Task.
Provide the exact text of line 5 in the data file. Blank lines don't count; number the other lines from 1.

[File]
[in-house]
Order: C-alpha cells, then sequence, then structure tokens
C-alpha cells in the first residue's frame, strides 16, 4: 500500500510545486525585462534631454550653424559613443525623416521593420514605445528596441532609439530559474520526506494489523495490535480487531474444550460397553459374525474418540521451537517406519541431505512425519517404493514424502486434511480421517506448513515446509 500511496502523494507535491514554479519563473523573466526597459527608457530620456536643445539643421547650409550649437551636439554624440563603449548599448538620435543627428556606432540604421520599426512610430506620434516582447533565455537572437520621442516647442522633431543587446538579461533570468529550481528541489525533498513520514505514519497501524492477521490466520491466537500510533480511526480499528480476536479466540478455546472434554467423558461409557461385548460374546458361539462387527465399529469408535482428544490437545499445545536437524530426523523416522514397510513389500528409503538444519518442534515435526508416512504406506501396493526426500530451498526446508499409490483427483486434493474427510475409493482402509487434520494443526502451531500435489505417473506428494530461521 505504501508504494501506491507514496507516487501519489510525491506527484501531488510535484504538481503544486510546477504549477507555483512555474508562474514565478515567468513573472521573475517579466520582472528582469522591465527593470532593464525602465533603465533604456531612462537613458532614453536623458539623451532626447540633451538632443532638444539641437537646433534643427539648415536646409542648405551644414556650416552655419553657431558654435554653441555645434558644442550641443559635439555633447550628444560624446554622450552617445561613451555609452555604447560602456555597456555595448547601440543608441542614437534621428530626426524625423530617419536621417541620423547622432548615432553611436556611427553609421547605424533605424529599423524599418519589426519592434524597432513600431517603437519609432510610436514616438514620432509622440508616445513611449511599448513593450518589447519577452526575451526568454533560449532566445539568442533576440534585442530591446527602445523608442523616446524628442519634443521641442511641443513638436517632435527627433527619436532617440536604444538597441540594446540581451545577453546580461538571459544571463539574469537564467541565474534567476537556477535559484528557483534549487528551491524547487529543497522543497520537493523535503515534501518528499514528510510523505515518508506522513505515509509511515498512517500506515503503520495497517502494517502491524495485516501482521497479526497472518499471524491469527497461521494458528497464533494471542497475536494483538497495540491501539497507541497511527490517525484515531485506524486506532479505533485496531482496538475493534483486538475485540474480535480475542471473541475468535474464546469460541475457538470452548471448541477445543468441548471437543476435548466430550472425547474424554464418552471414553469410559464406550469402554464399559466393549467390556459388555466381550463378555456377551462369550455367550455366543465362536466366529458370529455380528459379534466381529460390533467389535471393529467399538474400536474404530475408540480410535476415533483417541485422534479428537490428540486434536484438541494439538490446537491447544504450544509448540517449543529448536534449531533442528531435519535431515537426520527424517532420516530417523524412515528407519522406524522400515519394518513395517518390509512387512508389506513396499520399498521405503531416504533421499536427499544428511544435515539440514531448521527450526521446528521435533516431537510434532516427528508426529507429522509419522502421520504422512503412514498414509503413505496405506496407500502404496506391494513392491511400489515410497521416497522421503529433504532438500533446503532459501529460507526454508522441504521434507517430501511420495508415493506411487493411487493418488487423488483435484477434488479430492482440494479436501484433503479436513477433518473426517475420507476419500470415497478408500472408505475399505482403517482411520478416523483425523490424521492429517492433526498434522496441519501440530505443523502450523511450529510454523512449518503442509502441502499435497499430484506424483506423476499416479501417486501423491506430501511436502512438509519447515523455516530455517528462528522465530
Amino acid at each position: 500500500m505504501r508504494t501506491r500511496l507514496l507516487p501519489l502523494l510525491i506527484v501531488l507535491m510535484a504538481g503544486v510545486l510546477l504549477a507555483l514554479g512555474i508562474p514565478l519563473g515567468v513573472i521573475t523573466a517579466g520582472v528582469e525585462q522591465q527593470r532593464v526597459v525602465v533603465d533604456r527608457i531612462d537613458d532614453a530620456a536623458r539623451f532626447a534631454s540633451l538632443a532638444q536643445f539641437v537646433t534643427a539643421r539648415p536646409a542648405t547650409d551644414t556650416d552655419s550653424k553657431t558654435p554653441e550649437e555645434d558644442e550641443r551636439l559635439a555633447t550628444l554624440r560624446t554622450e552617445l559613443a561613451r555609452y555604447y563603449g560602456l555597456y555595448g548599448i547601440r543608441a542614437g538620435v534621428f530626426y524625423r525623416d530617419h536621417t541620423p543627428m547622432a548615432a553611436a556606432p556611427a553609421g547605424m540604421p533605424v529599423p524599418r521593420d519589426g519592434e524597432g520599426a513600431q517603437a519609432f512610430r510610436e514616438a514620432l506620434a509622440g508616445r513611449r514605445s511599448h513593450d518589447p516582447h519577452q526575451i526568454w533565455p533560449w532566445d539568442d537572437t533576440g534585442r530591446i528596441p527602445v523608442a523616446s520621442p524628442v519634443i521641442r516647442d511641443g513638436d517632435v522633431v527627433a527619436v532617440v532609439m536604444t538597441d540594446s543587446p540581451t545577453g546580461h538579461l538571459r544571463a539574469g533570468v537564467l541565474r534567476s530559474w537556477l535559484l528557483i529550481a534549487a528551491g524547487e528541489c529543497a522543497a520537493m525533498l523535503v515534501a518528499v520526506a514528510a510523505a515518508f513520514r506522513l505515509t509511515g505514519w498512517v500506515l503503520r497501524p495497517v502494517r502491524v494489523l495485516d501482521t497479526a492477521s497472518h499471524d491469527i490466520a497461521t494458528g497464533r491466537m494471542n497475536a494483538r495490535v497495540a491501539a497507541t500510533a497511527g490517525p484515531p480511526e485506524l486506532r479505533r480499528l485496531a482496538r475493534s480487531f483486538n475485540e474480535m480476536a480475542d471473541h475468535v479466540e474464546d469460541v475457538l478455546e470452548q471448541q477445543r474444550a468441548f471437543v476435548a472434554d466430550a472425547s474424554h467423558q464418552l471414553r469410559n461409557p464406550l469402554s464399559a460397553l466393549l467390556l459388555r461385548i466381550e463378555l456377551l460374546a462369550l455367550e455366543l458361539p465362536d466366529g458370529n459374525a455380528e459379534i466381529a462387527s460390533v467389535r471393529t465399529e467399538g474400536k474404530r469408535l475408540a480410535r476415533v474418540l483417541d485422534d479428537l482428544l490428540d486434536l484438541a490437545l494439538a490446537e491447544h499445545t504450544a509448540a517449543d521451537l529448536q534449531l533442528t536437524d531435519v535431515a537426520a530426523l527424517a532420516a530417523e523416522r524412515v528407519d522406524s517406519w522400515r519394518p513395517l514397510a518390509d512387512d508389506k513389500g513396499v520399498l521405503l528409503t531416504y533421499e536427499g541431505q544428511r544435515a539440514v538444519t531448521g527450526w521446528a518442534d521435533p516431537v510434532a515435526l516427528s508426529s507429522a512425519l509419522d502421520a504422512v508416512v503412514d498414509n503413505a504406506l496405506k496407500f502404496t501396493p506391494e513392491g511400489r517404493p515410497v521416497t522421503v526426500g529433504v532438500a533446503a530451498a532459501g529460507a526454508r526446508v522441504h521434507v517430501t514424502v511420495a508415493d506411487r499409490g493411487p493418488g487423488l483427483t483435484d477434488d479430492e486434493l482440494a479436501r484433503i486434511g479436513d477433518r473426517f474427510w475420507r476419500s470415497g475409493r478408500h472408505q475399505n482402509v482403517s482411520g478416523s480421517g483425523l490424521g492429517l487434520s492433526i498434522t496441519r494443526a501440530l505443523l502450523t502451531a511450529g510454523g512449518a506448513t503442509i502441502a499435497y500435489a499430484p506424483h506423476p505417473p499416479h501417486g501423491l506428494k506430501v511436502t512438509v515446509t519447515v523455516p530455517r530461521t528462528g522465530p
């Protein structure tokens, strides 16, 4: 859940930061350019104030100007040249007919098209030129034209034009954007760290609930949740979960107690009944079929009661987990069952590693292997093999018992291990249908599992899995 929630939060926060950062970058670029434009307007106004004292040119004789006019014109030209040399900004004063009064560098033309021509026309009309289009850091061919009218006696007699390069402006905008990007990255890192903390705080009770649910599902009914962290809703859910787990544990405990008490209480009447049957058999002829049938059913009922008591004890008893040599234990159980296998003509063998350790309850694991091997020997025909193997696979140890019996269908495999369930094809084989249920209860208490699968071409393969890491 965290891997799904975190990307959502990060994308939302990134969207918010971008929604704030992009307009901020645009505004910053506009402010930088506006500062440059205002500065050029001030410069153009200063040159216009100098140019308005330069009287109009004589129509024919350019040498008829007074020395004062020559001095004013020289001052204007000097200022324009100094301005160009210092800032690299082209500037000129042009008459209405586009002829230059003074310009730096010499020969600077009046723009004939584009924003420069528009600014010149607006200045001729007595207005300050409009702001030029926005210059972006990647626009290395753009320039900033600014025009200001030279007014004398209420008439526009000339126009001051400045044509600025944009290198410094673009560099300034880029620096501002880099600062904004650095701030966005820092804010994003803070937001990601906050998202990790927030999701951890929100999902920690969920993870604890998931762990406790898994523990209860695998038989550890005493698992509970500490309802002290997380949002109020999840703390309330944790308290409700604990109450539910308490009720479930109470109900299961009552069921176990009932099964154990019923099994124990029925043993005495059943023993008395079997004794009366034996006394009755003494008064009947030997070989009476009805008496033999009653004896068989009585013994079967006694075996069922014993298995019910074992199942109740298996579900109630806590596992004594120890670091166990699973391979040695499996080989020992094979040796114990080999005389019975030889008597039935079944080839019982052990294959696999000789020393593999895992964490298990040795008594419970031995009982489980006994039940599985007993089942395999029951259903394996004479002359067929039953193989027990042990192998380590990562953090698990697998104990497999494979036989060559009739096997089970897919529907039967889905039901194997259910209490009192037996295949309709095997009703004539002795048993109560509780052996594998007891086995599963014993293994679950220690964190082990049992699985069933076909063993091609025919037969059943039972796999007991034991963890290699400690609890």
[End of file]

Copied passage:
């Protein structure tokens, strides 16, 4: 859940930061350019104030100007040249007919098209030129034209034009954007760290609930949740979960107690009944079929009661987990069952590693292997093999018992291990249908599992899995 929630939060926060950062970058670029434009307007106004004292040119004789006019014109030209040399900004004063009064560098033309021509026309009309289009850091061919009218006696007699390069402006905008990007990255890192903390705080009770649910599902009914962290809703859910787990544990405990008490209480009447049957058999002829049938059913009922008591004890008893040599234990159980296998003509063998350790309850694991091997020997025909193997696979140890019996269908495999369930094809084989249920209860208490699968071409393969890491 965290891997799904975190990307959502990060994308939302990134969207918010971008929604704030992009307009901020645009505004910053506009402010930088506006500062440059205002500065050029001030410069153009200063040159216009100098140019308005330069009287109009004589129509024919350019040498008829007074020395004062020559001095004013020289001052204007000097200022324009100094301005160009210092800032690299082209500037000129042009008459209405586009002829230059003074310009730096010499020969600077009046723009004939584009924003420069528009600014010149607006200045001729007595207005300050409009702001030029926005210059972006990647626009290395753009320039900033600014025009200001030279007014004398209420008439526009000339126009001051400045044509600025944009290198410094673009560099300034880029620096501002880099600062904004650095701030966005820092804010994003803070937001990601906050998202990790927030999701951890929100999902920690969920993870604890998931762990406790898994523990209860695998038989550890005493698992509970500490309802002290997380949002109020999840703390309330944790308290409700604990109450539910308490009720479930109470109900299961009552069921176990009932099964154990019923099994124990029925043993005495059943023993008395079997004794009366034996006394009755003494008064009947030997070989009476009805008496033999009653004896068989009585013994079967006694075996069922014993298995019910074992199942109740298996579900109630806590596992004594120890670091166990699973391979040695499996080989020992094979040796114990080999005389019975030889008597039935079944080839019982052990294959696999000789020393593999895992964490298990040795008594419970031995009982489980006994039940599985007993089942395999029951259903394996004479002359067929039953193989027990042990192998380590990562953090698990697998104990497999494979036989060559009739096997089970897919529907039967889905039901194997259910209490009192037996295949309709095997009703004539002795048993109560509780052996594998007891086995599963014993293994679950220690964190082990049992699985069933076909063993091609025919037969059943039972796999007991034991963890290699400690609890």